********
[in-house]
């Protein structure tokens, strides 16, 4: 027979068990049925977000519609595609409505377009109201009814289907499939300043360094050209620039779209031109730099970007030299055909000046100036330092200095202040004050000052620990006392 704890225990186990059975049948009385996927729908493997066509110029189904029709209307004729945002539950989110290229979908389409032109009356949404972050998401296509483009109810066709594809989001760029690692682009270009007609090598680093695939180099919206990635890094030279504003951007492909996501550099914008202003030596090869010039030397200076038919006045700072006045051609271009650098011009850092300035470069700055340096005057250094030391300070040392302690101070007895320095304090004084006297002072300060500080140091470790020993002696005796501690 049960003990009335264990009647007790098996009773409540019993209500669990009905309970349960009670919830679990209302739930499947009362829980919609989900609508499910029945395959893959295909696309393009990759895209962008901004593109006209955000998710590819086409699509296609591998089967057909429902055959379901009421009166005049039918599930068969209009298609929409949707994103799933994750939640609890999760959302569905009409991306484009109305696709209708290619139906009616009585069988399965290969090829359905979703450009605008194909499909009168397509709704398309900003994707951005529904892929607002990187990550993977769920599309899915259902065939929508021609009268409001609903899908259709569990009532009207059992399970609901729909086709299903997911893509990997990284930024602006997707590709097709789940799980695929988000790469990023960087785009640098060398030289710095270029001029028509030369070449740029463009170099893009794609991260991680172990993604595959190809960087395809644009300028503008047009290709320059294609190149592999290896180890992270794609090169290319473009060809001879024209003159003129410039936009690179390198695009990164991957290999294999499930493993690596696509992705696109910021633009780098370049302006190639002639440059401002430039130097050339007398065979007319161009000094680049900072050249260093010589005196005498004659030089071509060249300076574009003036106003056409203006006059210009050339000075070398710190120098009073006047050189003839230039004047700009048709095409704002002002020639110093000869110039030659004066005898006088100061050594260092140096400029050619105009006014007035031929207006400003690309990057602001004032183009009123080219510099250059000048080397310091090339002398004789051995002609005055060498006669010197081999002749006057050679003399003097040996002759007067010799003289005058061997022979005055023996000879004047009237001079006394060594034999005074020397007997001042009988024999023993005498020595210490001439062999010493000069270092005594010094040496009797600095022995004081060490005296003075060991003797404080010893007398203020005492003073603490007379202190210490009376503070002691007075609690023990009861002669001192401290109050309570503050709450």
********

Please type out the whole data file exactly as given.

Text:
[in-house]
């Protein structure tokens, strides 16, 4: 027979068990049925977000519609595609409505377009109201009814289907499939300043360094050209620039779209031109730099970007030299055909000046100036330092200095202040004050000052620990006392 704890225990186990059975049948009385996927729908493997066509110029189904029709209307004729945002539950989110290229979908389409032109009356949404972050998401296509483009109810066709594809989001760029690692682009270009007609090598680093695939180099919206990635890094030279504003951007492909996501550099914008202003030596090869010039030397200076038919006045700072006045051609271009650098011009850092300035470069700055340096005057250094030391300070040392302690101070007895320095304090004084006297002072300060500080140091470790020993002696005796501690 049960003990009335264990009647007790098996009773409540019993209500669990009905309970349960009670919830679990209302739930499947009362829980919609989900609508499910029945395959893959295909696309393009990759895209962008901004593109006209955000998710590819086409699509296609591998089967057909429902055959379901009421009166005049039918599930068969209009298609929409949707994103799933994750939640609890999760959302569905009409991306484009109305696709209708290619139906009616009585069988399965290969090829359905979703450009605008194909499909009168397509709704398309900003994707951005529904892929607002990187990550993977769920599309899915259902065939929508021609009268409001609903899908259709569990009532009207059992399970609901729909086709299903997911893509990997990284930024602006997707590709097709789940799980695929988000790469990023960087785009640098060398030289710095270029001029028509030369070449740029463009170099893009794609991260991680172990993604595959190809960087395809644009300028503008047009290709320059294609190149592999290896180890992270794609090169290319473009060809001879024209003159003129410039936009690179390198695009990164991957290999294999499930493993690596696509992705696109910021633009780098370049302006190639002639440059401002430039130097050339007398065979007319161009000094680049900072050249260093010589005196005498004659030089071509060249300076574009003036106003056409203006006059210009050339000075070398710190120098009073006047050189003839230039004047700009048709095409704002002002020639110093000869110039030659004066005898006088100061050594260092140096400029050619105009006014007035031929207006400003690309990057602001004032183009009123080219510099250059000048080397310091090339002398004789051995002609005055060498006669010197081999002749006057050679003399003097040996002759007067010799003289005058061997022979005055023996000879004047009237001079006394060594034999005074020397007997001042009988024999023993005498020595210490001439062999010493000069270092005594010094040496009797600095022995004081060490005296003075060991003797404080010893007398203020005492003073603490007379202190210490009376503070002691007075609690023990009861002669001192401290109050309570503050709450």